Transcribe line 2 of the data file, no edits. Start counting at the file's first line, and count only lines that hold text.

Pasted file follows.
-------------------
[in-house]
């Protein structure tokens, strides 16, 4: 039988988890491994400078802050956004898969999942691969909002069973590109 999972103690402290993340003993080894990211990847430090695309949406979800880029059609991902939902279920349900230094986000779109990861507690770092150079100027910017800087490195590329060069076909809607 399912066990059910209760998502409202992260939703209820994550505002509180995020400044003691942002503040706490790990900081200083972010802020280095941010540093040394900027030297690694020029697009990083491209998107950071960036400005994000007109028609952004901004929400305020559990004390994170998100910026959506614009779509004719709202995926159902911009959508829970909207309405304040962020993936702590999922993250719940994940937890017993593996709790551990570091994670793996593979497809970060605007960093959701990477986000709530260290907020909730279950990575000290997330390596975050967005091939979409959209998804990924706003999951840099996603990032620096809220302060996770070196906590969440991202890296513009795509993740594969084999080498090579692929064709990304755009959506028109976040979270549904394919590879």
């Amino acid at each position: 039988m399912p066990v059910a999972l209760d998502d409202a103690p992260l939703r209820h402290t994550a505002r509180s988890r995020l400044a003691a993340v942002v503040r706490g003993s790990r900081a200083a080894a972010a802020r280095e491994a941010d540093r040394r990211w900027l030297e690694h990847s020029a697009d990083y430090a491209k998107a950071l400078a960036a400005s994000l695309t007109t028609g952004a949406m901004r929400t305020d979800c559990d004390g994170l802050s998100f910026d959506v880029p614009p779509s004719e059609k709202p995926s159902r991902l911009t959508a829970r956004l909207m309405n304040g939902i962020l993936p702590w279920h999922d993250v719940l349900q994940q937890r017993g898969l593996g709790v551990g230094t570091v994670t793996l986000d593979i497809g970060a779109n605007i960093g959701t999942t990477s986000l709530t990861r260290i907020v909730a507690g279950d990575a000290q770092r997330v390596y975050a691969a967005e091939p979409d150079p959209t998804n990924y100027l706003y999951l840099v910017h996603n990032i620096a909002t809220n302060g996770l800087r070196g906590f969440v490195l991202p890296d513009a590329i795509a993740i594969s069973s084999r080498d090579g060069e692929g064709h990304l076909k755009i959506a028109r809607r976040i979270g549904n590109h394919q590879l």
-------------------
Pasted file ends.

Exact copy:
């Protein structure tokens, strides 16, 4: 039988988890491994400078802050956004898969999942691969909002069973590109 999972103690402290993340003993080894990211990847430090695309949406979800880029059609991902939902279920349900230094986000779109990861507690770092150079100027910017800087490195590329060069076909809607 399912066990059910209760998502409202992260939703209820994550505002509180995020400044003691942002503040706490790990900081200083972010802020280095941010540093040394900027030297690694020029697009990083491209998107950071960036400005994000007109028609952004901004929400305020559990004390994170998100910026959506614009779509004719709202995926159902911009959508829970909207309405304040962020993936702590999922993250719940994940937890017993593996709790551990570091994670793996593979497809970060605007960093959701990477986000709530260290907020909730279950990575000290997330390596975050967005091939979409959209998804990924706003999951840099996603990032620096809220302060996770070196906590969440991202890296513009795509993740594969084999080498090579692929064709990304755009959506028109976040979270549904394919590879």